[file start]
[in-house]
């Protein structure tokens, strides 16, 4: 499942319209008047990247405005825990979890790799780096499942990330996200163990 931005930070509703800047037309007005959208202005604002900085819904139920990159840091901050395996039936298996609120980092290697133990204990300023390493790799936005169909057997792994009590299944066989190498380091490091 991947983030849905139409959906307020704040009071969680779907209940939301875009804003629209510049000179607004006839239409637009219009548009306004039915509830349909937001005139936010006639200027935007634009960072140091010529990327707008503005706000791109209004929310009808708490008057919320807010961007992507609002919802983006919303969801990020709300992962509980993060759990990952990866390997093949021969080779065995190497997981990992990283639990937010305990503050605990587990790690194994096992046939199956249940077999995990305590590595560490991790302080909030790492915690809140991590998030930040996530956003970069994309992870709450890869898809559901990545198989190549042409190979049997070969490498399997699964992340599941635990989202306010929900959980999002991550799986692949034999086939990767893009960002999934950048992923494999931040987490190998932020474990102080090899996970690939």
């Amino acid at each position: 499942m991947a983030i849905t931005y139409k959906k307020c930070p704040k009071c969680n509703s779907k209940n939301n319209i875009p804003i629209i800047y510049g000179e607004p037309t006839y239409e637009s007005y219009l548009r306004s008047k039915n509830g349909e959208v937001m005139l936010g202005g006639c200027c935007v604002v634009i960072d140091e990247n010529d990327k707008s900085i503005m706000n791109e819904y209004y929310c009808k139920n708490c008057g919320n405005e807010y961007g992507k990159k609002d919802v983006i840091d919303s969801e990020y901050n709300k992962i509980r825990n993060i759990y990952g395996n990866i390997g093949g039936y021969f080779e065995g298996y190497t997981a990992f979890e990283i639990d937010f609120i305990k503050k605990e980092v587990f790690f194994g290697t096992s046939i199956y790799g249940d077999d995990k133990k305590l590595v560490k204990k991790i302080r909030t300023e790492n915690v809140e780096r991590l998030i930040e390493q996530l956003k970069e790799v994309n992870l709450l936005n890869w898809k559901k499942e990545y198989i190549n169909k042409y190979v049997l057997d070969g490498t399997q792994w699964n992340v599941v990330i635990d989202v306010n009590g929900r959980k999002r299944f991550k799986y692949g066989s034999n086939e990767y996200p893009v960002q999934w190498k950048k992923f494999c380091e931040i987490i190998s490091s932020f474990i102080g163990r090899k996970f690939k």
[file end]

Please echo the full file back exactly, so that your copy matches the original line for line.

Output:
[in-house]
């Protein structure tokens, strides 16, 4: 499942319209008047990247405005825990979890790799780096499942990330996200163990 931005930070509703800047037309007005959208202005604002900085819904139920990159840091901050395996039936298996609120980092290697133990204990300023390493790799936005169909057997792994009590299944066989190498380091490091 991947983030849905139409959906307020704040009071969680779907209940939301875009804003629209510049000179607004006839239409637009219009548009306004039915509830349909937001005139936010006639200027935007634009960072140091010529990327707008503005706000791109209004929310009808708490008057919320807010961007992507609002919802983006919303969801990020709300992962509980993060759990990952990866390997093949021969080779065995190497997981990992990283639990937010305990503050605990587990790690194994096992046939199956249940077999995990305590590595560490991790302080909030790492915690809140991590998030930040996530956003970069994309992870709450890869898809559901990545198989190549042409190979049997070969490498399997699964992340599941635990989202306010929900959980999002991550799986692949034999086939990767893009960002999934950048992923494999931040987490190998932020474990102080090899996970690939």
């Amino acid at each position: 499942m991947a983030i849905t931005y139409k959906k307020c930070p704040k009071c969680n509703s779907k209940n939301n319209i875009p804003i629209i800047y510049g000179e607004p037309t006839y239409e637009s007005y219009l548009r306004s008047k039915n509830g349909e959208v937001m005139l936010g202005g006639c200027c935007v604002v634009i960072d140091e990247n010529d990327k707008s900085i503005m706000n791109e819904y209004y929310c009808k139920n708490c008057g919320n405005e807010y961007g992507k990159k609002d919802v983006i840091d919303s969801e990020y901050n709300k992962i509980r825990n993060i759990y990952g395996n990866i390997g093949g039936y021969f080779e065995g298996y190497t997981a990992f979890e990283i639990d937010f609120i305990k503050k605990e980092v587990f790690f194994g290697t096992s046939i199956y790799g249940d077999d995990k133990k305590l590595v560490k204990k991790i302080r909030t300023e790492n915690v809140e780096r991590l998030i930040e390493q996530l956003k970069e790799v994309n992870l709450l936005n890869w898809k559901k499942e990545y198989i190549n169909k042409y190979v049997l057997d070969g490498t399997q792994w699964n992340v599941v990330i635990d989202v306010n009590g929900r959980k999002r299944f991550k799986y692949g066989s034999n086939e990767y996200p893009v960002q999934w190498k950048k992923f494999c380091e931040i987490i190998s490091s932020f474990i102080g163990r090899k996970f690939k």